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Deployments Demystified. What it's like to deploy on a national disaster operation.

As of today, more than 350 trained Red Crossers are on the ground supporting relief efforts in Kentucky - with dozens more in other locations - providing shelter, meals, emotional support and replacing much-needed personal items like prescription medications, eyeglasses or critical medical devices like CPAP machines or wheelchairs often left behind in a rush to evacuate safely.

Preliminary damage assessments show 700+ homes were either destroyed or suffered major damage. This deadly flooding — along with the heavy rainfall in Missouri, explosive wildfires in California and recent heatwaves — are clear examples of how more intense climate-related disasters are happening more often. The Red Cross is seeing firsthand how families and communities are suffering and our volunteers are continuously there to offer comfort to people forced from their homes.


Red Crossers from Alabama and Mississippi are among the 350 with more standing ready. Thank you to the five that have already answered the call:

Abigail Richardson outside of the Gulfport airport before boarding a flight to Kentucky to help those affected by historic flooding.

  • Diane Weber of Gardendale and part-time resident of Gulf Shores, AL, Damage Assessment

  • Abigail Richardson of Gulfport, MS, Damage Assessment

  • Elizabeth Gibson of Meridian, MS, Staff Services

  • Ruby Fantroy of MS, Logistics

  • William Harry of MS, Disability Integration



So what happens before a deployment?

The initial request to deploy comes via email. If you accept the position, you are en route to your destination within 48 hours. Grab your go-kit and be ready for anything! There is one thing that remains true to all deployments, be FLEXIBLE. One deployment is never the same as another. Conditions are different, leadership may operate differently, you may have a hotel room or you may sleep in a staff shelter. There is absolutely no way to predict what environment you will work in so it's important to pack wisely. From personal experience, I can tell you that there is no need to pack your Dyson flat iron or numerous makeup palettes because you won't have time to use them.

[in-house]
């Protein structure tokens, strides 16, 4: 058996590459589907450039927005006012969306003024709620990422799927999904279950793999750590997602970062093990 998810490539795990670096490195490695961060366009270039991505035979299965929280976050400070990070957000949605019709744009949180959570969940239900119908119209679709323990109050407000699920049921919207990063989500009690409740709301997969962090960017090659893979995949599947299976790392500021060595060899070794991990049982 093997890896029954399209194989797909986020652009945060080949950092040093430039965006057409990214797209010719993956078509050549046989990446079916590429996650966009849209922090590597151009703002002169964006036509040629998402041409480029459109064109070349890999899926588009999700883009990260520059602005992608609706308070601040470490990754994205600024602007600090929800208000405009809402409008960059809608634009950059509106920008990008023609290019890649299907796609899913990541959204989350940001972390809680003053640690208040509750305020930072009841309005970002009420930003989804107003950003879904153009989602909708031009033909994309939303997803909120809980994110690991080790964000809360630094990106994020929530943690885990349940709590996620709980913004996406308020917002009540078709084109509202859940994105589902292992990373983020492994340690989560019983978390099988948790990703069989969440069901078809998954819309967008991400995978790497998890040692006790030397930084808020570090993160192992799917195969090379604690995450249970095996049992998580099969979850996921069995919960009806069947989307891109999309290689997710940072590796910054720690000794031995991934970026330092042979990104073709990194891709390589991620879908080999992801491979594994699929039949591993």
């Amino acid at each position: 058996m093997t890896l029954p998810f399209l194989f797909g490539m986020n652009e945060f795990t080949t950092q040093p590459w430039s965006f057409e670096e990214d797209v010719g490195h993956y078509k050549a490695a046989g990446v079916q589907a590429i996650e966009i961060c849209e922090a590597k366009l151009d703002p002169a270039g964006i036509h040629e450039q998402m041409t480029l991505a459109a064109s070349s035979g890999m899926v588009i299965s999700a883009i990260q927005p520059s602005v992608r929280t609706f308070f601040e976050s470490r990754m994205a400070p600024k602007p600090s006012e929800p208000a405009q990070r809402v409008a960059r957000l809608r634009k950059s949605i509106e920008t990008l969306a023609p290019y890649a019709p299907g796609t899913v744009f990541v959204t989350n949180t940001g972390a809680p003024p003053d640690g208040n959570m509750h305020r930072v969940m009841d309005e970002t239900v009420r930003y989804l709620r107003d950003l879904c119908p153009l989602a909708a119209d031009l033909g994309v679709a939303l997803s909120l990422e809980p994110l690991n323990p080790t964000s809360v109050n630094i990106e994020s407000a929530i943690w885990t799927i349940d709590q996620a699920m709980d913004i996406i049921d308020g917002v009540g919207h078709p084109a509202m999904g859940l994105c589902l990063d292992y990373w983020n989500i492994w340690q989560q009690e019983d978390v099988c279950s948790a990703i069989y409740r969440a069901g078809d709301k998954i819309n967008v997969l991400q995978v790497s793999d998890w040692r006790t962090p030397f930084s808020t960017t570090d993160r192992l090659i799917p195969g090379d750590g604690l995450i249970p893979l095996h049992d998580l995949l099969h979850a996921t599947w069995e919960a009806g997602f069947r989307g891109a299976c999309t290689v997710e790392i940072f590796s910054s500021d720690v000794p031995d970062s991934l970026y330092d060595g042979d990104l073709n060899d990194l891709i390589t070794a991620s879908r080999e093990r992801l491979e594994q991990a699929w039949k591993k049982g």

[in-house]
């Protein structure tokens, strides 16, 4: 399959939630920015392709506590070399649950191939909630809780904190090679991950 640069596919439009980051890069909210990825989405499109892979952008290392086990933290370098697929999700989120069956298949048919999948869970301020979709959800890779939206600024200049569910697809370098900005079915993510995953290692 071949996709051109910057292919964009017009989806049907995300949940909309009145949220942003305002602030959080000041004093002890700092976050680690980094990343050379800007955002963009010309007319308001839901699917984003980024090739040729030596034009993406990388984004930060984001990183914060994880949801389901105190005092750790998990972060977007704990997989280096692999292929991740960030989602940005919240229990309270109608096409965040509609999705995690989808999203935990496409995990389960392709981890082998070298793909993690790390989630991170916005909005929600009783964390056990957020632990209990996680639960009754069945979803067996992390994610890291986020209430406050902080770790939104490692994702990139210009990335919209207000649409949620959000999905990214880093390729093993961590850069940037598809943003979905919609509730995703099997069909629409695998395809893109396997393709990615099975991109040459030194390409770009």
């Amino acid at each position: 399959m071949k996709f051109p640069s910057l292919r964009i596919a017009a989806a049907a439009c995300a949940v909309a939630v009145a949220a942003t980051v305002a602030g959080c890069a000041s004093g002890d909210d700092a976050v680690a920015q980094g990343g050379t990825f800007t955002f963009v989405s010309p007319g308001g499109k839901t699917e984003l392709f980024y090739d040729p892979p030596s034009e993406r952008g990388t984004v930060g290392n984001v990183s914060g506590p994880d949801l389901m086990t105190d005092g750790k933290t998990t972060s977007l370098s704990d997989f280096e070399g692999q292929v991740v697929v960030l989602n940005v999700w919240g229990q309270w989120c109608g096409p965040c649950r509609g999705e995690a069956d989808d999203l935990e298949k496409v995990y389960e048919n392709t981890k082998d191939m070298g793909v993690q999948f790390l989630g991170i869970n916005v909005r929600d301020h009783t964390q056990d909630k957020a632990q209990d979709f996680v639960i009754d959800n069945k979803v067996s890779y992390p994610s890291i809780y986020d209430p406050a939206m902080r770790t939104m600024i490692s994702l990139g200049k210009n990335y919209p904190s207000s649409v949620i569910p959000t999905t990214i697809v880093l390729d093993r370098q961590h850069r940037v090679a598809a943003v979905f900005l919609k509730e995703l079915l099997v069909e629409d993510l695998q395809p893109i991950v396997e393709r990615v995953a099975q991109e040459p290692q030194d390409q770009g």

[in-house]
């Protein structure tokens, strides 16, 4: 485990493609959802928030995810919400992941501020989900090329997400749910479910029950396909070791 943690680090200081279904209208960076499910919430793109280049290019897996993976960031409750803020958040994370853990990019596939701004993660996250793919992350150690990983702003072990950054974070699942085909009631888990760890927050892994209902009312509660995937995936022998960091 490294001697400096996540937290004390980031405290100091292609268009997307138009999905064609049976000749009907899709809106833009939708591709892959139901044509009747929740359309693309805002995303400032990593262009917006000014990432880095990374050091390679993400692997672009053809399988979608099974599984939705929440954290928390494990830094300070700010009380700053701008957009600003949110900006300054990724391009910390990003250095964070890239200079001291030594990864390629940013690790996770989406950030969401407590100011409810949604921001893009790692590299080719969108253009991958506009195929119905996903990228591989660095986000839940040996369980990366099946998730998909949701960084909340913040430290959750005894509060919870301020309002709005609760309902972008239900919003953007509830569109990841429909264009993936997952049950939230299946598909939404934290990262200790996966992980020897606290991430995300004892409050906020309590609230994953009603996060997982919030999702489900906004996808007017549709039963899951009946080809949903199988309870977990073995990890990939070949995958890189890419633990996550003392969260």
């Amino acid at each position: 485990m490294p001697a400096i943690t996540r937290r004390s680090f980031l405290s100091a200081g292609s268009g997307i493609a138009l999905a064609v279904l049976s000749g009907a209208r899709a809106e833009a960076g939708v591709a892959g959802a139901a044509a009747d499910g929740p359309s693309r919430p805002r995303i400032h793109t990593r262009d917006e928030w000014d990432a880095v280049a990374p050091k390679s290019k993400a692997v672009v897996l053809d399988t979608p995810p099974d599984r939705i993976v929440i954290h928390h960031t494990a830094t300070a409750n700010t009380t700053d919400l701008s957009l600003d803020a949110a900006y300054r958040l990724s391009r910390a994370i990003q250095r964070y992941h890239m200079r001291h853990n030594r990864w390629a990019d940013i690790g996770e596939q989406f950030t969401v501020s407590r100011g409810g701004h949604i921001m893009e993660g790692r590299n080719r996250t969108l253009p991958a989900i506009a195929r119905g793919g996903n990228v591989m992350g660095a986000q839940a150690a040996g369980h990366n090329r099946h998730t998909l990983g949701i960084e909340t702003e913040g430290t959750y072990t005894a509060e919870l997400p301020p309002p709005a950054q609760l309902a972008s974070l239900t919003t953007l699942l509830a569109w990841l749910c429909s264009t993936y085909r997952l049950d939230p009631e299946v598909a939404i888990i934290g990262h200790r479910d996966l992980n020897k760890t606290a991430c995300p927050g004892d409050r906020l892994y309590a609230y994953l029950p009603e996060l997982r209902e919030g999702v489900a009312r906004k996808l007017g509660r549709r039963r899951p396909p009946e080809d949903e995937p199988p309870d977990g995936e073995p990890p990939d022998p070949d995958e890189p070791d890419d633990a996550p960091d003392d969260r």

During a deployment? You meet so many people with differing situations. Some are appreciative of the work you are doing and some are upset because their lives have just been turned upside down - it's important to bring your patience and a hefty supply of it. Disaster relief is one of the most rewarding opportunities you can participate in. First deployments can be intimidating, though. So let's break it down into manageable chunks. Disaster relief operations evolve every day, sometimes every hour -there are a million unique pieces. Things change, weather changes, needs change, and plans change, every second. It's important not to get discouraged when you discover incorrect information. "Prepare for what they tell you, but be ready to adapt to the conditions you find yourself in," says Red Crosser, Mike Brown. Mike has deployed over 65 times to various parts of the country.

Unfortunately, disasters can result in some of the most gut-wrenching stories and images. The depth of destruction and despair is difficult for many to comprehend - especially when you're witnessing it firsthand. Depending on the disaster, you’re likely to see homes destroyed by floodwaters, streets full of debris, homes burned, or the memory of where someone's first home once stood. However, you can always find a story of hope that inspires and reminds you that you're playing an important part in someone's life.


It's likely that your role will involve over eight to ten hours of work a day. A typical day will run between seven and twelve hours but varies by job role. Shelter workers take shifts around the clock. Feeding teams work just as long in order to get lunch or dinner in the mouths of affected communities.


Coming home

Understand that you are not alone; rely on your teammates. Be emotionally aware and recognize burnout before it happens. Take time for yourself.


Are you interested in deploying? If so, what should you do?

  • First, if you’re not already, become a Red Cross volunteer. Visit redcross.org/volunteertoday to get started.

  • Next, understand that training is critical to your success and the team. Be sure your training is up-to-date. Nearly every role - sheltering, feeding, driving, and all disaster responder roles require up-to-date Red Cross training before you can deploy.

  • Lastly, update your availability in your Volunteer Connection profile (you’ll learn what that is when you become a volunteer) and respond quickly when you get that availability message on your phone or email.


So who's ready to deploy and help others recover? What tips can you share to help others prepare?

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